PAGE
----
Radical/Stroke Look-up: The look-up method
common in many older character dictionaries. First, select a
radical from the radical table. Then determine the number of
strokes in the character, excluding the radical. Enter this number
into the "Lower Bound" field. Or, if you are not sure exactly what
the remaining number of strokes is, you can enter a range into
"Lower Bound" and "Upper Bound". However, the upper bound cannot
be more than three strokes above the lower bound. When radical and
stroke count are set, click on "Search by Radical/Stroke".
This character dictionary gives several display options to the user.
- Search Mode: The dictionary character table
includes over 15,000 characters, many of them very infrequently used.
Each of the characters in the information table has been assigned
a frequency number, based on how often that particular character is
used. Search mode allows you to restrict the size of the results
returned by a search based upon frequency.
- Limited Search: Only return characters that are among the 3,500
most commonly used.
- Standard Search: Only return characters that are among the
6,500 most commonly used.
- Comprehensive Search: Search the entire table and return all
results, no matter how rarely the character is used.
- Print Results In: You can select the character
encoding that the results will be printed in. Result types include:
- GIF Pictures: All characters will be represented by pictures.
This is useful if you do not have a Chinese system capable of
viewing Chinese characters on your computer. However, downloading
all these pictures can be slow.
- UTF-8: All characters will be represented in the UTF-8
encoding. This is a form of Unicode, and can represent both
traditional and simplified characters (and radicals) at the same
time. This is the recommended return type. However, not all
browsers can display UTF-8 yet.
- GB: This is the national encoding standard of mainland China
and is used for simplified characters. As a result, you can only
use GB if you selected "Simplified Characters" as the Character
Type. Also, since GB does not encode all the radicals or
traditional characters, these will still be displayed as GIF's in
- Big5: The de facto standard in Taiwan and Hong Kong, it is
used to represent traditional characters. As a result, you can
only use Big5 if you selected "Traditional Characters" as the
Character Type. However, since Big5 does not encode all the
radicals or simplified characters, these will still be displayed as
GIF's in the results.
- Character Type: Chinese characters can be
broadly categorized into two types, traditional characters (fantizi)
and simplified characters (jiantizi). In the 1950's, mainland China
changed the forms of many Chinese characters and combined some
characters together. The original forms are commonly called
traditional characters and are still used in Taiwan, Hong Kong, and
many overseas Chinese communities. The new forms are commonly called
simplified characters and are used in mainland China (and Singapore
too, I think). However, not all characters were simplified, so there
is a great deal of overlap between the two types. You can restrict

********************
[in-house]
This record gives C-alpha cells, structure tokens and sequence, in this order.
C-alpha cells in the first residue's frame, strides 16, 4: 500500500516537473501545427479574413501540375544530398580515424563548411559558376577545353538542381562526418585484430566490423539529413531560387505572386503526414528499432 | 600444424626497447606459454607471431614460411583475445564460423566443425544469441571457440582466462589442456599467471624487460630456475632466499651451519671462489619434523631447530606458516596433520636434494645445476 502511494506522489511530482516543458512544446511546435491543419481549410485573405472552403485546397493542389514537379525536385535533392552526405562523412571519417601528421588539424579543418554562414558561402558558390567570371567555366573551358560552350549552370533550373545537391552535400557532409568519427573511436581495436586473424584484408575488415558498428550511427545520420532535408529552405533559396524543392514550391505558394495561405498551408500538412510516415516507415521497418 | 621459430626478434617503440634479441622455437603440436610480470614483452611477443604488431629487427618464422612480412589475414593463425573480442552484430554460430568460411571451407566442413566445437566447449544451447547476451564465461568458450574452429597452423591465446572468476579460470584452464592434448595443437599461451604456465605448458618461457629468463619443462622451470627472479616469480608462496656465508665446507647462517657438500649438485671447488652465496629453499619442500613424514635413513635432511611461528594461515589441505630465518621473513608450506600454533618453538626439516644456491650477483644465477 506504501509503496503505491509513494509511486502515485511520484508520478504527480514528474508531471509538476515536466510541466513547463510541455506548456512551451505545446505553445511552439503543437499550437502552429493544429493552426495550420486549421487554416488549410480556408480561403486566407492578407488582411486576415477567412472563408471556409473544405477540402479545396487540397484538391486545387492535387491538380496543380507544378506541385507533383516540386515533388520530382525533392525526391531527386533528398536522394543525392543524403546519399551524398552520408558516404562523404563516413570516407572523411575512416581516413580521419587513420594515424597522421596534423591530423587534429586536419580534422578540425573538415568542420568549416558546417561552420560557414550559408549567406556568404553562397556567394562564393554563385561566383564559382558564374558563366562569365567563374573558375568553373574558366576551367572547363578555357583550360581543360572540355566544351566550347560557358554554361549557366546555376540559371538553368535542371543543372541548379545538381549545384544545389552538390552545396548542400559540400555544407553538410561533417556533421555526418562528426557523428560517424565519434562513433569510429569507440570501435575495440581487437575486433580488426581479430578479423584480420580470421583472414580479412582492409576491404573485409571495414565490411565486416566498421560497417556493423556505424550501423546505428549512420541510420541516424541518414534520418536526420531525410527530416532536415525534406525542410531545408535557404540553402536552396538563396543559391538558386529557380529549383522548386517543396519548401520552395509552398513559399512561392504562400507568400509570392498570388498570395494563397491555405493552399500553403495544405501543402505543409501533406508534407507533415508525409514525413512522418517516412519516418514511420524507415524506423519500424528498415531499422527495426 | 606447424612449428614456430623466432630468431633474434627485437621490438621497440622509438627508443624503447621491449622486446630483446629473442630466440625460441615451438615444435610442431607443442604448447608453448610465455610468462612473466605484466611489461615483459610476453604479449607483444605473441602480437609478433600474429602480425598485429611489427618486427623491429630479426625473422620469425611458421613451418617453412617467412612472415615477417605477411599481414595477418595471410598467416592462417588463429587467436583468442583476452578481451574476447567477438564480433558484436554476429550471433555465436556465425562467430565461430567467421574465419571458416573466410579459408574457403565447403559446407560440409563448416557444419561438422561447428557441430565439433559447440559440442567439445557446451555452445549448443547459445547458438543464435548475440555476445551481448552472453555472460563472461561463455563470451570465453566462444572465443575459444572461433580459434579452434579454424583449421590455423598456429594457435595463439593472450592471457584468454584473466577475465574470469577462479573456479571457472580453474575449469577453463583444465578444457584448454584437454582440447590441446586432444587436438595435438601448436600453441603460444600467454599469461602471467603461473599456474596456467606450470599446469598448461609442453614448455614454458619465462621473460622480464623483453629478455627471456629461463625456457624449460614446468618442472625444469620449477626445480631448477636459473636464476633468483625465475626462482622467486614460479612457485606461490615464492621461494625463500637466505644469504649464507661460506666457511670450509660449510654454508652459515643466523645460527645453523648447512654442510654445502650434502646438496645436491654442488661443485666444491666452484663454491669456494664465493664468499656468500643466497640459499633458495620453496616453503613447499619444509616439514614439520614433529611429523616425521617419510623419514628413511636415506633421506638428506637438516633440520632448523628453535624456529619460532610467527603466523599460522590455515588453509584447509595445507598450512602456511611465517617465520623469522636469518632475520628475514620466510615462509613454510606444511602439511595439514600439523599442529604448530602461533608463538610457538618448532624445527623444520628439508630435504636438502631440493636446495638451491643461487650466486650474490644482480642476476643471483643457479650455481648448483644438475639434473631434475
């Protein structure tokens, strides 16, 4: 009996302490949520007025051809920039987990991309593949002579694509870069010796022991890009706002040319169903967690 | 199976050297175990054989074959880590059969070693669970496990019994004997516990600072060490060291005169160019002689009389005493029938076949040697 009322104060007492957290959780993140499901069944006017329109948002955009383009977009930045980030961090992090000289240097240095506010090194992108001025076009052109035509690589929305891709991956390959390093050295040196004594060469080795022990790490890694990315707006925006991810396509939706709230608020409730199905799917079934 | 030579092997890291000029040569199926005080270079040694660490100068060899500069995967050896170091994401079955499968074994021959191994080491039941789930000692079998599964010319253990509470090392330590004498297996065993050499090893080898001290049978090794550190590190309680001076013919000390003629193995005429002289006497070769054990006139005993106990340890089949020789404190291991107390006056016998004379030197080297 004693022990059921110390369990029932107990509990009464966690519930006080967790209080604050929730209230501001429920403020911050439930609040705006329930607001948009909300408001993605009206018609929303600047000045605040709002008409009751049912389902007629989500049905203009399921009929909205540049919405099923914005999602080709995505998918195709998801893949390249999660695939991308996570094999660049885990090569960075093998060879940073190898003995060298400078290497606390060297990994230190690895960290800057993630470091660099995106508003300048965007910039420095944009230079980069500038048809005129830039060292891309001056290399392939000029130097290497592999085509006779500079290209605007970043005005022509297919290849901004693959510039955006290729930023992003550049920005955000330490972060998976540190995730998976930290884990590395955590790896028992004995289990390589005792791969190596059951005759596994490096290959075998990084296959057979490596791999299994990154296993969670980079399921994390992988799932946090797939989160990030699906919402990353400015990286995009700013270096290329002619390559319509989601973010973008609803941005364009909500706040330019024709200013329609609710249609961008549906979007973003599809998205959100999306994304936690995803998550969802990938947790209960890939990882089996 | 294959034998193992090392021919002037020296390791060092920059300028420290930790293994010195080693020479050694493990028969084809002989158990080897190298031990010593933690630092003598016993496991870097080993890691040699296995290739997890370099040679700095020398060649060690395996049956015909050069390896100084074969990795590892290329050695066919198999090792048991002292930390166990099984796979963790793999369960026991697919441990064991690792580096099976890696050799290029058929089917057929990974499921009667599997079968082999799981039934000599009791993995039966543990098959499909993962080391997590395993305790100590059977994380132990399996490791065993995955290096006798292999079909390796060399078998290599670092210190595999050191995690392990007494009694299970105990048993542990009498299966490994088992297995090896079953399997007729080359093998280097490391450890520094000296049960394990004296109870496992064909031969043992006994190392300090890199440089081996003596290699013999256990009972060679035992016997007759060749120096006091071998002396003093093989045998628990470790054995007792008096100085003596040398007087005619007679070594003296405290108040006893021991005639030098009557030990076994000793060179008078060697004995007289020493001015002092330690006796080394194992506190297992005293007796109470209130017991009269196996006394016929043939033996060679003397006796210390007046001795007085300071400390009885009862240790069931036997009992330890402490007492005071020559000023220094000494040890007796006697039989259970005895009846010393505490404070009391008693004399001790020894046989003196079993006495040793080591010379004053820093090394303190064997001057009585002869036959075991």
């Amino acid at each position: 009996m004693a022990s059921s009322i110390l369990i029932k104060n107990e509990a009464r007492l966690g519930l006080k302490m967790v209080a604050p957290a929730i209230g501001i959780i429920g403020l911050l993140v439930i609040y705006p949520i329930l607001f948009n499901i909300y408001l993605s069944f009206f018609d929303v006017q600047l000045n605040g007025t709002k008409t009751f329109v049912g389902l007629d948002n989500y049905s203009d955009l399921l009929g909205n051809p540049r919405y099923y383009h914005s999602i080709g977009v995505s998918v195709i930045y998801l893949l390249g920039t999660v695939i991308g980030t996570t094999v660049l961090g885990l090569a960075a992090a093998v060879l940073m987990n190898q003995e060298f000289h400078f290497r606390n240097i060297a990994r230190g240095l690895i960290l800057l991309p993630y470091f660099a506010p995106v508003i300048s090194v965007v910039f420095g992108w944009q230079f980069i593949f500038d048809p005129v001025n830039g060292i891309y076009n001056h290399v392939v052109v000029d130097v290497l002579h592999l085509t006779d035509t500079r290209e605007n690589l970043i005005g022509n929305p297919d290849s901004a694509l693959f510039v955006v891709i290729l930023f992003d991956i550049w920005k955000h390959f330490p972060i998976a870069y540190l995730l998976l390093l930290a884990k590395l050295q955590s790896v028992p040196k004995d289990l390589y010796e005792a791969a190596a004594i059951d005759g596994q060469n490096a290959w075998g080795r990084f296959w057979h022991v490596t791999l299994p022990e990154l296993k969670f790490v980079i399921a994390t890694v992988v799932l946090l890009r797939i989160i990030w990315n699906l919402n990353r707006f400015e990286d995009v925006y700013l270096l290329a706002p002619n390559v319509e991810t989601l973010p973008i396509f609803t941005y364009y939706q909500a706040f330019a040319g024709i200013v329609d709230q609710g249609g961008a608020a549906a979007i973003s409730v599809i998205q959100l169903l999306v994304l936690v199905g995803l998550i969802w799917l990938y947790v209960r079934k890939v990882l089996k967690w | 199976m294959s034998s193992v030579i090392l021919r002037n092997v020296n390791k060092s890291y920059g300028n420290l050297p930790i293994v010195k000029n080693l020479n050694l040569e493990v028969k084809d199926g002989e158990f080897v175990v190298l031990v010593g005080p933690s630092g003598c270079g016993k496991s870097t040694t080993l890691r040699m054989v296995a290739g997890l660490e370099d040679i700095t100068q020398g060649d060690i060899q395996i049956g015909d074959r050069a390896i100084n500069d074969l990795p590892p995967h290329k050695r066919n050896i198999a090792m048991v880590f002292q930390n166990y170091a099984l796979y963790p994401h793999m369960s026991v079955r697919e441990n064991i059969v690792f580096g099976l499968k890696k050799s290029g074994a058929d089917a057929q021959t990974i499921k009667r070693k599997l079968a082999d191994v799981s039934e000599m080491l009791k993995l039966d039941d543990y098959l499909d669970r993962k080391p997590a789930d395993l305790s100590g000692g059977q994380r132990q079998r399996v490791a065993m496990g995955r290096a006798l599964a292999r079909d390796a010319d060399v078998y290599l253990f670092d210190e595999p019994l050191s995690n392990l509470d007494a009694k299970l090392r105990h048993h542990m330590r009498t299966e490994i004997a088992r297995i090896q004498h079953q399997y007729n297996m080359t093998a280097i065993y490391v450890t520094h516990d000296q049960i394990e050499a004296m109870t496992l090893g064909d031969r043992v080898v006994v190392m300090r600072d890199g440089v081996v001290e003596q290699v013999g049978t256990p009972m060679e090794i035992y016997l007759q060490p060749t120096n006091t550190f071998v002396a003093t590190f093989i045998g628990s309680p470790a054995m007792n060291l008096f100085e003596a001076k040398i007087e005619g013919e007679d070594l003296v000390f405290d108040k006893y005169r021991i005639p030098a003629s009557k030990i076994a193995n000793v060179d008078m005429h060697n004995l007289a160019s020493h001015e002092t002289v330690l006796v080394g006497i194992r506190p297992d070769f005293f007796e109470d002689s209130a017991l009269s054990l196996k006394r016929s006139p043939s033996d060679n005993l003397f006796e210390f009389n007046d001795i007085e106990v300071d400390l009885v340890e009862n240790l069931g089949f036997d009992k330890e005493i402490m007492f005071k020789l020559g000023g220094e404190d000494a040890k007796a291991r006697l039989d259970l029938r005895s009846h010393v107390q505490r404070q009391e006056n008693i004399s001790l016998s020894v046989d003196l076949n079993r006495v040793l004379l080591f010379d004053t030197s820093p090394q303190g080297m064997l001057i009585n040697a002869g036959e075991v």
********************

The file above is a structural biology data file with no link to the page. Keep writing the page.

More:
the results to either of these types, or both together. However,
there are the following restrictions:
- Traditional Characters: Cannot use GB to print results.
- Simplified Characters: Cannot use Big5 to print results.
- Trad. and Simp.: Can only use GIF's or UTF-8 to print results.
How to See (CJK) UTF-8 in a Browser
- Windows 95/NT and Netscape 3.0:
Download and install the Microsoft Simplified Chinese
language pack. (Info by Frank Tang of Netscape)
- Once this language pack installed, the MS Song font should
now be available for use. In Netscape, choose from the menu:
Options->General Preferences->Fonts. In the dialog window that
appears, choose MS Song as the font to use for the
- Now, when you bring up the dictionary choose the following
from the menu: Options->Document Encoding->Unicode(UTF8). You
should now be able to see the radicals in the radical table and
view search results in UTF-8.
- For Netscape 4.0 see
- Internet Explorer 4.0 also supports viewing UTF-8 using the Microsoft fonts.
Install the Chinese Language Kit for the Macintosh with its simplified and
traditional Chinese fonts (the CLK comes included with OS 9), restart, and select
Unicode for character representation. (Thanks to Serge Paulus for this information).
Netscape 4.0 and above will display Unicode, if you have Chinese fonts installed on your system.
- If anybody knows how to do this for other browsers or
other operating systems, please
e-mail me and
I'll include that information on this listing. Xie xie!
What If My Browser Doesn't Support UTF-8?
I also have a version of the dictionary
that represents all the radicals as GIF pictures. However,
downloading all 214+ pictures can be a slow process. Fortunately,
you don't have to wait for them to finish downloading to use the
English, pinyin, and Cantonese searches.
Is there a Version of the Dictionary that Loads Faster?
I've also created a version of the radical table that uses the
UTF-8 form of Unicode to encode the radicals and takes much less time
to download. However, not all
browsers are yet capable of displaying UTF-8. I've put together some information about how to view UTF-8 on various